I talked to specialists, and they adjusted my medication and recommended therapy. Following their guidance has led me to the point where, like Theoden, I feel the stirrings of being “one new awakened.” I’m not cured, because I don’t think that’s possible with this. In the past, I’ve been encouraged to treat my depression as a chronic condition like diabetes. That is a good approach, but the flaw in the comparison is that being a diabetic, or having chronic pain, or some other physical ailment are all tangible. They can be seen, and felt, and diagnosed with confidence.
Depression is different. It’s a phantom. You can’t see it with an MRI or a CAT scan. It doesn’t show up in blood tests or manifest itself as a tumor or cyst. It is subjective, fleeting, and invisible and the people treating you and around you only see how it affects you, not what it’s actually doing to you. Depression is not diabetes, or chronic pain. It’s like falling into a cold hole with smooth walls, where escape seems impossible.
Fortunately, it’s not. Depression is not all-powerful and treatment is available, but to get help, you need to lean on the people around you and seek assistance from professionals who are trained to treat diseases of the mind. The first step to treating an illness is to acknowledge it, to yourself and others.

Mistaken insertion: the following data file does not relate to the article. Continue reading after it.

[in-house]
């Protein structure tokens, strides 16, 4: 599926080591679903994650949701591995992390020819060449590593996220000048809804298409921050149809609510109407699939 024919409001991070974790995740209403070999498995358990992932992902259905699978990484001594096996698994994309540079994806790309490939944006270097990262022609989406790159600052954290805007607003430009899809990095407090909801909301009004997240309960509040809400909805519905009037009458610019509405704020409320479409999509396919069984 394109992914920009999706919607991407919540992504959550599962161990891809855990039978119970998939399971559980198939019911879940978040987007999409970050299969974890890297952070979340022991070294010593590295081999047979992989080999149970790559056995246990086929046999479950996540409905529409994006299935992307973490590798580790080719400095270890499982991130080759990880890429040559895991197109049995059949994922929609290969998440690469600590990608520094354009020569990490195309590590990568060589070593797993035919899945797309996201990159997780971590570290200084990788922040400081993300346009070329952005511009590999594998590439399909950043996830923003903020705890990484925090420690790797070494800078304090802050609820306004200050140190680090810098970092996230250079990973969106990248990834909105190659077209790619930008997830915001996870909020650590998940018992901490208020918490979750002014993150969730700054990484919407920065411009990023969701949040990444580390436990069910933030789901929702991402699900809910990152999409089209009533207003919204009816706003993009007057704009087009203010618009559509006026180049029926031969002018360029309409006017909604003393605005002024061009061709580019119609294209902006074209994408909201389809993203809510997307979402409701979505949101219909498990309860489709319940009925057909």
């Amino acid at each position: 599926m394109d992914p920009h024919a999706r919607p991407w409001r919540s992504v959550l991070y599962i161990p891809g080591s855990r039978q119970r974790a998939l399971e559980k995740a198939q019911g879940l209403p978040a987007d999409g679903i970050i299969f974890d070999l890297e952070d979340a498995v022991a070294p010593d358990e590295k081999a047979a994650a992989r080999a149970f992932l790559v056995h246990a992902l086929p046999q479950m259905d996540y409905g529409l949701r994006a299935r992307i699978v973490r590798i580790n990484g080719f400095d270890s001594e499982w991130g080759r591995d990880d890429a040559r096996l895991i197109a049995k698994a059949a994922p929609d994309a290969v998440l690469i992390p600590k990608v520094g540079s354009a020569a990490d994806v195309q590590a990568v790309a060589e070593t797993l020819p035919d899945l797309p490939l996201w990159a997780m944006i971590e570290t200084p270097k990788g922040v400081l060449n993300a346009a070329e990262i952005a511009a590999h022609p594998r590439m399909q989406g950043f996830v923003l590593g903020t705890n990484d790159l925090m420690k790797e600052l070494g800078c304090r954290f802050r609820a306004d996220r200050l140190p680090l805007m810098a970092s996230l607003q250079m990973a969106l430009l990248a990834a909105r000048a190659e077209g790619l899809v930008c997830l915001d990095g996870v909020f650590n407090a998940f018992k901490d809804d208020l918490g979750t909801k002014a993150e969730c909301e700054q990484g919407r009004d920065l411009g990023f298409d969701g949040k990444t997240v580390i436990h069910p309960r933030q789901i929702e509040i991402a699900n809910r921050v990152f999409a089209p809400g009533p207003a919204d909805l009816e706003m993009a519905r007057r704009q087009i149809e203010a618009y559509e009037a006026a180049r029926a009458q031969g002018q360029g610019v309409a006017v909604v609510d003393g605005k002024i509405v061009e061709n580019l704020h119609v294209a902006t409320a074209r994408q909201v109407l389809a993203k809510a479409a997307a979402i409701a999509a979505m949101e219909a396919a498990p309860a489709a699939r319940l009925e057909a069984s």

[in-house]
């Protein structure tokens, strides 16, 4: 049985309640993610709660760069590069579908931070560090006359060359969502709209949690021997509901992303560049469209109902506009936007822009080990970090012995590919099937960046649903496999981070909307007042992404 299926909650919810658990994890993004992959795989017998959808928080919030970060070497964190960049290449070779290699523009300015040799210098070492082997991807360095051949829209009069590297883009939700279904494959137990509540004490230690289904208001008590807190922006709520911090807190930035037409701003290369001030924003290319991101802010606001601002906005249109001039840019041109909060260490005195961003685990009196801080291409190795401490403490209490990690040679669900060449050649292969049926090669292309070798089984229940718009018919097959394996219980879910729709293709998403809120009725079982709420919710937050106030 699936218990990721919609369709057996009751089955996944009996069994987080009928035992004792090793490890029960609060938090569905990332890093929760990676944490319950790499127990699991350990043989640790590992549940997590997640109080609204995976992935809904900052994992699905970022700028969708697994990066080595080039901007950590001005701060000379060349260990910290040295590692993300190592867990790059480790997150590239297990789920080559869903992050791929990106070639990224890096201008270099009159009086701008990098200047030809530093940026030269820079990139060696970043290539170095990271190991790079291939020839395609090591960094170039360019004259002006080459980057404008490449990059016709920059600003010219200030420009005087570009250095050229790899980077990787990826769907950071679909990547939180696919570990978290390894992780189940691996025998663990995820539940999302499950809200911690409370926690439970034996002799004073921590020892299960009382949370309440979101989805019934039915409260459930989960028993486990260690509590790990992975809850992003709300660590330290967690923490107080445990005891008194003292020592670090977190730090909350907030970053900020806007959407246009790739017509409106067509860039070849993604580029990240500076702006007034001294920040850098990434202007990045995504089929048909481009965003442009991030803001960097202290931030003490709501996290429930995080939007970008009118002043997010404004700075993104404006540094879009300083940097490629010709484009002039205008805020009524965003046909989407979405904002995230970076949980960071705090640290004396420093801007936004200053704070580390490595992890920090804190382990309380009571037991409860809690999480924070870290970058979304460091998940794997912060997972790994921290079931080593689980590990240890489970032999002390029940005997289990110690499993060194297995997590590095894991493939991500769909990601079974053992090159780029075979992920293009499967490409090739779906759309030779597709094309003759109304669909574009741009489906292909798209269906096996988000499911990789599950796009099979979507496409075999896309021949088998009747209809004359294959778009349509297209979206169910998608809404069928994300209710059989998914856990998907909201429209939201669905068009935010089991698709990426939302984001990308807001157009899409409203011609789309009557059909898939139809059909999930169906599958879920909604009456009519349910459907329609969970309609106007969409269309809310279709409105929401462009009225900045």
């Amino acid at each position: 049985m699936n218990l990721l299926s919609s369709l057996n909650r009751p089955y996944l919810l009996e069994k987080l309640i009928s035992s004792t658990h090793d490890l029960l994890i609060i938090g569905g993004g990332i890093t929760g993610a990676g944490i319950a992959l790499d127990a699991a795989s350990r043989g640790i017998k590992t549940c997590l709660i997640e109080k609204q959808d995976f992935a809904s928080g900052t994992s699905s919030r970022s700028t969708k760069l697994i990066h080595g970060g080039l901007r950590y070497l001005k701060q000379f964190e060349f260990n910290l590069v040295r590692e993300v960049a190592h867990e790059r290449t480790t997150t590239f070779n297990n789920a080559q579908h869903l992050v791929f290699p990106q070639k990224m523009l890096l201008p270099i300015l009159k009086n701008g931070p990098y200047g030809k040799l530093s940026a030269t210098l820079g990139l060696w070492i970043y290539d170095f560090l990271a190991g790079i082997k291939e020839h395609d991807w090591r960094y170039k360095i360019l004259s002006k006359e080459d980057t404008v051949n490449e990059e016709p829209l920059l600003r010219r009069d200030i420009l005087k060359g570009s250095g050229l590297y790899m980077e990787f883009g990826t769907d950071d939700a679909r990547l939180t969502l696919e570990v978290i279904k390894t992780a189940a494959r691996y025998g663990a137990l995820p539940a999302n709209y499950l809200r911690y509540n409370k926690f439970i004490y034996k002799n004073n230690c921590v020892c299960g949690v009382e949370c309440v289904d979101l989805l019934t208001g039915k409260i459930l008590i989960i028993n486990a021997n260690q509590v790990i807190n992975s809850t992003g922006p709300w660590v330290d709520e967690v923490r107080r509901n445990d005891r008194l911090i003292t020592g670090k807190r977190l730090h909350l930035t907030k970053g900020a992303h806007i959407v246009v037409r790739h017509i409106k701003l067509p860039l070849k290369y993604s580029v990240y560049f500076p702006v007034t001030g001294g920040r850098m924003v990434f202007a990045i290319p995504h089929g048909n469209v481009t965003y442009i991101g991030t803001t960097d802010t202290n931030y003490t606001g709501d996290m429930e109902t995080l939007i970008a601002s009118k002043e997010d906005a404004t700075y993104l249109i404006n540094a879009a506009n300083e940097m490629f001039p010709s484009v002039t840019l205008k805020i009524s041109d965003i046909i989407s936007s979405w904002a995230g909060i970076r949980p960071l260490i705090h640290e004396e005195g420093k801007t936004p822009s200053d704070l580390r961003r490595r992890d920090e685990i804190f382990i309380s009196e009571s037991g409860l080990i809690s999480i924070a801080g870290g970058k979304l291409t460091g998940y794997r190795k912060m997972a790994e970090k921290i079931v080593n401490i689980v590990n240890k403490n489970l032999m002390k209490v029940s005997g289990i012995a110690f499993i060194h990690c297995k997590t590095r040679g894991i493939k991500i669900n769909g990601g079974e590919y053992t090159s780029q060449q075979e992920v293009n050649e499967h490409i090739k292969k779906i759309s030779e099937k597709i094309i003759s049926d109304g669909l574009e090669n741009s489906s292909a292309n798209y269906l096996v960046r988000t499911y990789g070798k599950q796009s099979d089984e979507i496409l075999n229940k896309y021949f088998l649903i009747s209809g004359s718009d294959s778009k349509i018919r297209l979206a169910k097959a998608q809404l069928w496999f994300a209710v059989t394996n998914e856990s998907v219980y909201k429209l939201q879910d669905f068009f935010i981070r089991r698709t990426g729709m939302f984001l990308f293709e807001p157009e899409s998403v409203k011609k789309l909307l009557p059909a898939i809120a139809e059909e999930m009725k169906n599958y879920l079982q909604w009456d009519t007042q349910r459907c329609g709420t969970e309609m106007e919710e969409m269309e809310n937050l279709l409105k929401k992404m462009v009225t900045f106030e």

‘I’ve Been Down Here Before and I Know the Way Out’
“The West Wing” was a brilliant series for a few seasons, and one of my favorite moments was in season two, episode 10. One of the characters, Josh Lyman, is struggling with drug addiction, and his boss Leo McGarry, a former addict, knows what he’s dealing with and tells him a story that moves me every time I watch it.
“This guy’s walking down the street when he falls in a hole. The walls are so steep he can’t get out. A doctor passes by and the guy shouts up, ‘Hey you. Can you help me out?’ The doctor writes a prescription, throws it down in the hole, and moves on.
“Then a priest comes along and the guy shouts up, ‘Father, I’m down in this hole. Can you help me out?’ The priest writes out a prayer, throws it down in the hole, and moves on.
“Then a friend walks by, ‘Hey, Joe, it’s me can you help me out?’ And the friend jumps in the hole. Our guy says, ‘Are you stupid? Now we’re both down here.’ The friend says, ‘Yeah, but I’ve been down here before and I know the way out.’“
Major depression is a hole. I have been in that hole, and more recently than I like to admit, it’s led me to the darkest thoughts in which one can engage—the idea that those around you would be better off if you were gone. If you’re in or have struggled with being in a similar hole, I know what you’re dealing with. I cannot lead you out of it. I can, however, share a few tips that have helped me find my way out.